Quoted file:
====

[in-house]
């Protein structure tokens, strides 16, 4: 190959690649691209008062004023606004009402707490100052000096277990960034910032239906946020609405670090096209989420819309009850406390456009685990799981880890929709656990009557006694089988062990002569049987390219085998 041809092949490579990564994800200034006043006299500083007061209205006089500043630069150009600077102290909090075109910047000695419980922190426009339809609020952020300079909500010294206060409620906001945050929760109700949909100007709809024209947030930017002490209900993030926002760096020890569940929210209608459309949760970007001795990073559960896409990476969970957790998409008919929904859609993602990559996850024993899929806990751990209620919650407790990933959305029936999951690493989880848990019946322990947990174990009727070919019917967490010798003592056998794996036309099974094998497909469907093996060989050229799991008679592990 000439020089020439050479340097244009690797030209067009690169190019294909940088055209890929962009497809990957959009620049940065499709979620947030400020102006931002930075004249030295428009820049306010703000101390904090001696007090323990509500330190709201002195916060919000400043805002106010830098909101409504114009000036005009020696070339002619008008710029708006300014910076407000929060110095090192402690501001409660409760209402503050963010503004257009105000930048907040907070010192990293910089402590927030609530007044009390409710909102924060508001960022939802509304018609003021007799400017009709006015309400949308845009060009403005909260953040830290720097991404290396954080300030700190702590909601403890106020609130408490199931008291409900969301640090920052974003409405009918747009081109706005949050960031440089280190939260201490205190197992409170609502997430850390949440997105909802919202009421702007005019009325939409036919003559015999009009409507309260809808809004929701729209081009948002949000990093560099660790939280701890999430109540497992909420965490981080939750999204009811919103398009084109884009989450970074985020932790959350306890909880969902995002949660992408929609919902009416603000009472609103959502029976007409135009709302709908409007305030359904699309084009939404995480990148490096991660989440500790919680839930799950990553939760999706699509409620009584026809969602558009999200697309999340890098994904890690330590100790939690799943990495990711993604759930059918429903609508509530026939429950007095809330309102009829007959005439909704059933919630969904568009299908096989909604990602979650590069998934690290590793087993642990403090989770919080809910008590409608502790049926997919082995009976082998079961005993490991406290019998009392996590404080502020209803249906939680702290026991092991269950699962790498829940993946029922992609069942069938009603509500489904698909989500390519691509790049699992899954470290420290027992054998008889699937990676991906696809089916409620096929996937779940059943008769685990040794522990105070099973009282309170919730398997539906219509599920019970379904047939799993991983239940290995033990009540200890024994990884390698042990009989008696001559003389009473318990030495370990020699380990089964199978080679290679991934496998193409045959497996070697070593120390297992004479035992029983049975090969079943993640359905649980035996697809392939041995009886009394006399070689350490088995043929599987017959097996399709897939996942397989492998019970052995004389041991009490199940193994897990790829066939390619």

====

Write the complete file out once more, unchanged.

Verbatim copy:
[in-house]
């Protein structure tokens, strides 16, 4: 190959690649691209008062004023606004009402707490100052000096277990960034910032239906946020609405670090096209989420819309009850406390456009685990799981880890929709656990009557006694089988062990002569049987390219085998 041809092949490579990564994800200034006043006299500083007061209205006089500043630069150009600077102290909090075109910047000695419980922190426009339809609020952020300079909500010294206060409620906001945050929760109700949909100007709809024209947030930017002490209900993030926002760096020890569940929210209608459309949760970007001795990073559960896409990476969970957790998409008919929904859609993602990559996850024993899929806990751990209620919650407790990933959305029936999951690493989880848990019946322990947990174990009727070919019917967490010798003592056998794996036309099974094998497909469907093996060989050229799991008679592990 000439020089020439050479340097244009690797030209067009690169190019294909940088055209890929962009497809990957959009620049940065499709979620947030400020102006931002930075004249030295428009820049306010703000101390904090001696007090323990509500330190709201002195916060919000400043805002106010830098909101409504114009000036005009020696070339002619008008710029708006300014910076407000929060110095090192402690501001409660409760209402503050963010503004257009105000930048907040907070010192990293910089402590927030609530007044009390409710909102924060508001960022939802509304018609003021007799400017009709006015309400949308845009060009403005909260953040830290720097991404290396954080300030700190702590909601403890106020609130408490199931008291409900969301640090920052974003409405009918747009081109706005949050960031440089280190939260201490205190197992409170609502997430850390949440997105909802919202009421702007005019009325939409036919003559015999009009409507309260809808809004929701729209081009948002949000990093560099660790939280701890999430109540497992909420965490981080939750999204009811919103398009084109884009989450970074985020932790959350306890909880969902995002949660992408929609919902009416603000009472609103959502029976007409135009709302709908409007305030359904699309084009939404995480990148490096991660989440500790919680839930799950990553939760999706699509409620009584026809969602558009999200697309999340890098994904890690330590100790939690799943990495990711993604759930059918429903609508509530026939429950007095809330309102009829007959005439909704059933919630969904568009299908096989909604990602979650590069998934690290590793087993642990403090989770919080809910008590409608502790049926997919082995009976082998079961005993490991406290019998009392996590404080502020209803249906939680702290026991092991269950699962790498829940993946029922992609069942069938009603509500489904698909989500390519691509790049699992899954470290420290027992054998008889699937990676991906696809089916409620096929996937779940059943008769685990040794522990105070099973009282309170919730398997539906219509599920019970379904047939799993991983239940290995033990009540200890024994990884390698042990009989008696001559003389009473318990030495370990020699380990089964199978080679290679991934496998193409045959497996070697070593120390297992004479035992029983049975090969079943993640359905649980035996697809392939041995009886009394006399070689350490088995043929599987017959097996399709897939996942397989492998019970052995004389041991009490199940193994897990790829066939390619």